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Common Pain Terminology Cheat Sheet (DRAFT) by [deleted]

Common Pain Terminology

This is a draft cheat sheet. It is a work in progress and is not finished yet.


Acute pain: a feeling of physical distress or discomfort that is protec­tive, has an identi­fiable cause, is of short duration (usually resolving with healing), and involves little tissue damage
Addiction: referring to drug addiction: a dependence phenomenon charac­terized by impaired control over drug use, compulsive use, continued use despite harm, and craving
Adjuvant analgesia: a drug primarily used to treat something other than pain but also enhances pain relief
Altern­ative therapies: unconv­ent­ional treatment approaches used instead of conven­tional medical care
Analgesia: absence of sensit­ivity to pain
Analgesic:substance used as a pain reliever; a drug that acts to reduce pain, including over-t­he-­counter drugs such as aspirin as well as those available by prescr­iption only
Analgesic ceiling: the dose of a particular drug beyond which additional amounts of the same drug do not increase the analgesic effect
Breakt­hrough pain: a flaring of moderate to severe pain despite therap­eutic doses of analgesics
Chronic pain: a feeling of physical distress or discomfort that persists over a long period of time and does not always have an identi­fiable cause
Compli­mentary therapies: unconv­ent­ional treatment approaches used in addition to or to enhance conven­tional medical care
Dermatome: area of skin supplied with afferent nerve fibers from a single posterior spinal root
Efficacy: the ability of a drug to achieve its desired effect
Epidural anesth­esia: medication injected via a catheter into the space between the dura mater and the lining of the spinal canal to create a regional nerve block; also called spinal anesthesia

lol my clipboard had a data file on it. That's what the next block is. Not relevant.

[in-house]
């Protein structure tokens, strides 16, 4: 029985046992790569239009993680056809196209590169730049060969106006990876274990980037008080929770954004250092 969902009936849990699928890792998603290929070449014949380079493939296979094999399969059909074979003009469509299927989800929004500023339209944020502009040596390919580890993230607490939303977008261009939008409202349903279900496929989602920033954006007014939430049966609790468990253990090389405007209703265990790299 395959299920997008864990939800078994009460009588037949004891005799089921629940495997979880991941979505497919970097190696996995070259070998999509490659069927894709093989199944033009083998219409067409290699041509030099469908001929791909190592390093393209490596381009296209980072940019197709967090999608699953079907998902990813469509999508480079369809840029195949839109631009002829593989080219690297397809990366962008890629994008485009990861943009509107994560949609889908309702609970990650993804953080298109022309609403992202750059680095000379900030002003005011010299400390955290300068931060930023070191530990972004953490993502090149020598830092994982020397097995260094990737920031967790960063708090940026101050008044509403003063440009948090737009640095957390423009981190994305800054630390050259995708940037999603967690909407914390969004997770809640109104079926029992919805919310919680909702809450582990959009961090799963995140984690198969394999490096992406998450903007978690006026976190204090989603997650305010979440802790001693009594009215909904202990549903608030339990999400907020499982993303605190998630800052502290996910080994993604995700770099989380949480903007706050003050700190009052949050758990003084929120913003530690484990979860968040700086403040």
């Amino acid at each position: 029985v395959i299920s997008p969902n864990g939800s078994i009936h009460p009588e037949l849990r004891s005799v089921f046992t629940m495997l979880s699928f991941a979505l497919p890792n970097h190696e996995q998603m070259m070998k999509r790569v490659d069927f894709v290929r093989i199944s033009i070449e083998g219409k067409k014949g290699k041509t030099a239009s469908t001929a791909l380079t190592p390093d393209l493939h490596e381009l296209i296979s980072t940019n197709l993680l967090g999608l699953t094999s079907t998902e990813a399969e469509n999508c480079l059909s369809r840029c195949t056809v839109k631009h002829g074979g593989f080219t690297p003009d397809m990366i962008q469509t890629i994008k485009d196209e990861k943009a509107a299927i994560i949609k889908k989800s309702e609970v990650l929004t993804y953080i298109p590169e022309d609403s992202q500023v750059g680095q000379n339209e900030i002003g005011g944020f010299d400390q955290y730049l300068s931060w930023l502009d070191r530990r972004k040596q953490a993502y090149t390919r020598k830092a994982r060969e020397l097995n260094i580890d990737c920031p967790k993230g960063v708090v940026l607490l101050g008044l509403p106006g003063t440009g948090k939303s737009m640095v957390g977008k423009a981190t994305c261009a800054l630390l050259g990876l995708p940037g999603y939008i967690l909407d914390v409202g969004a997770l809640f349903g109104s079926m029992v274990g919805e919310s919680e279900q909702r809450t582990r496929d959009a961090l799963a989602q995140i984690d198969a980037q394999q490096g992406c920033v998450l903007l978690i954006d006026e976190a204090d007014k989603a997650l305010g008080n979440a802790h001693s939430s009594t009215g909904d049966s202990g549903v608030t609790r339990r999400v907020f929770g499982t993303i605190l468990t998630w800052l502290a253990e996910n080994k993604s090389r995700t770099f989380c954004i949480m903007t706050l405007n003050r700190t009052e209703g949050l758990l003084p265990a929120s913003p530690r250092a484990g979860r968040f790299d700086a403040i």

Nocice­ptor: a peripheral sensory receptor for pain, stimulated by various types of tissue injury
Narcotic: an outdated umbrella term that has been used to refer to opioids, controlled substa­nces, illicit drugs, central nervous system depres­sants, strong analge­sics, and drugs capable of causing physical depend­ence; opioid is the preferred term for the family of potent pharma­cologic analgesics commonly referred to as narcotics
Neurop­athic pain: a type of pain usually felt as burning or tingling and resulting from direct stimul­ation of nerve tissue of the peripheral or central nervous system
Nonste­roidal anti-i­nfl­amm­atory drug (NSAID): any of a group of drugs that reduce pain, fever, and swelling (infla­mma­tion), including aspirin.
Opioid: one of a group of analgesics that act on higher centers of the brain and spinal cord to modify percep­tions of moderate to severe pain

Terms continued

Pain scale: assessment tool used to rate the severity of pain
Pain threshold: the point at which a person feels pain
Pain tolerance: the level of pain a person is willing to endure
Parest­hesia: an abnormal burning, prickling, tingling, or numbing sensation or hypers­ens­itivity most often felt in the extrem­ities and typically associated with neurop­athic pain
Patien­t-c­ont­rolled analgesia (PCA): a drug delivery system that uses a comput­erized pump with a button the patient can press to deliver a dose of an analgesic through an intrav­enous catheter
Physical depend­ence: an adaptive state charac­terized by a drug class-­spe­cific withdrawal syndrome induced with abrupt cessation, rapid dose reduction, or admini­str­ation of an antagonist
Placebo: a pharma­col­ogi­cally inert substance, such as a sugar pill or an injection of sterile water, given with the implic­ation of effective treatment
Progre­ssive muscle relaxa­tion: a system­atic, stepwise approach to releasing tension in major muscle groups
Somatic pain: generally well-l­oca­lized pain that results from activation of peripheral pain receptors without injury to the peripheral nerve or central nervous system, such as muscul­osk­eletal pain
spinal anesth­esia:** medication injected via a catheter into the space between the dura mater and the lining of the spinal canal to create a regional nerve block; also called epidural anesthesia
Titration: the process of gradually adjusting the dose of a medication until the desired effect is achieved
Tolerance: an adaptive state charac­terized by a decreasing response to repeated constant doses of a drug or the need for increasing doses to maintain a constant response
transm­iss­ion:** spreading of the pain “message” across the various nerve fibers linking the pain impulse to the brain
Visceral pain: pain that results from activating the pain receptors of organs in the thoracic, pelvic, or abdominal cavities and is felt as a genera­lized aching or cramping sensation sometimes referred to the surface of the body
Visual analog scale: a straight line with the left end of the line repres­enting no pain and the right end of the line repres­enting the worst pain, with patients marking the place on the line where they think their pain falls
Wong-Baker FACES scale: a pain assessment tool that asks patients (often children) to select one of several faces indicating expres­sions that convey a range from no pain through the worst pain